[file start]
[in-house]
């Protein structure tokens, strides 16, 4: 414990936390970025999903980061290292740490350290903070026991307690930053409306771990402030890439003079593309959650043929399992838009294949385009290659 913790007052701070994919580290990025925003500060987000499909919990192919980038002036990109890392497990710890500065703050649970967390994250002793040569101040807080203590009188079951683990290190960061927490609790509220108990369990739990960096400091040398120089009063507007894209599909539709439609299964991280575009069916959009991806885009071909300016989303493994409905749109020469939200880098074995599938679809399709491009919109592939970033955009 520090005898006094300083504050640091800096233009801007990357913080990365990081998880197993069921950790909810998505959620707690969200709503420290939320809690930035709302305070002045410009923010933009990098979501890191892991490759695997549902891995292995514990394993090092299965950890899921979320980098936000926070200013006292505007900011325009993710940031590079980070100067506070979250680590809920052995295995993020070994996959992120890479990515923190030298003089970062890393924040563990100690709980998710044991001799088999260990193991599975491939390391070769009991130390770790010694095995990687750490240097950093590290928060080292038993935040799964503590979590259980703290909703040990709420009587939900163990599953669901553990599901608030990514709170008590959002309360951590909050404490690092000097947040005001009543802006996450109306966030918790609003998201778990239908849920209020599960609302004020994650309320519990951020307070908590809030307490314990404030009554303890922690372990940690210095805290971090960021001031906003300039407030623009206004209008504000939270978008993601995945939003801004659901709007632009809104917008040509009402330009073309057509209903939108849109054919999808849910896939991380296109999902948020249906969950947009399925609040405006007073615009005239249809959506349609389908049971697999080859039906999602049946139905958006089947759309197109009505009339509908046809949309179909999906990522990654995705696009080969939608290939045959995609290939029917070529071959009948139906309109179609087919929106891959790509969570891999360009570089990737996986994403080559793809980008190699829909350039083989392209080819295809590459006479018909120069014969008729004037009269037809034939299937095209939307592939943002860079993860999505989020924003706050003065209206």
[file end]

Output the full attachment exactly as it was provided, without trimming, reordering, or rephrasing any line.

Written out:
[in-house]
């Protein structure tokens, strides 16, 4: 414990936390970025999903980061290292740490350290903070026991307690930053409306771990402030890439003079593309959650043929399992838009294949385009290659 913790007052701070994919580290990025925003500060987000499909919990192919980038002036990109890392497990710890500065703050649970967390994250002793040569101040807080203590009188079951683990290190960061927490609790509220108990369990739990960096400091040398120089009063507007894209599909539709439609299964991280575009069916959009991806885009071909300016989303493994409905749109020469939200880098074995599938679809399709491009919109592939970033955009 520090005898006094300083504050640091800096233009801007990357913080990365990081998880197993069921950790909810998505959620707690969200709503420290939320809690930035709302305070002045410009923010933009990098979501890191892991490759695997549902891995292995514990394993090092299965950890899921979320980098936000926070200013006292505007900011325009993710940031590079980070100067506070979250680590809920052995295995993020070994996959992120890479990515923190030298003089970062890393924040563990100690709980998710044991001799088999260990193991599975491939390391070769009991130390770790010694095995990687750490240097950093590290928060080292038993935040799964503590979590259980703290909703040990709420009587939900163990599953669901553990599901608030990514709170008590959002309360951590909050404490690092000097947040005001009543802006996450109306966030918790609003998201778990239908849920209020599960609302004020994650309320519990951020307070908590809030307490314990404030009554303890922690372990940690210095805290971090960021001031906003300039407030623009206004209008504000939270978008993601995945939003801004659901709007632009809104917008040509009402330009073309057509209903939108849109054919999808849910896939991380296109999902948020249906969950947009399925609040405006007073615009005239249809959506349609389908049971697999080859039906999602049946139905958006089947759309197109009505009339509908046809949309179909999906990522990654995705696009080969939608290939045959995609290939029917070529071959009948139906309109179609087919929106891959790509969570891999360009570089990737996986994403080559793809980008190699829909350039083989392209080819295809590459006479018909120069014969008729004037009269037809034939299937095209939307592939943002860079993860999505989020924003706050003065209206």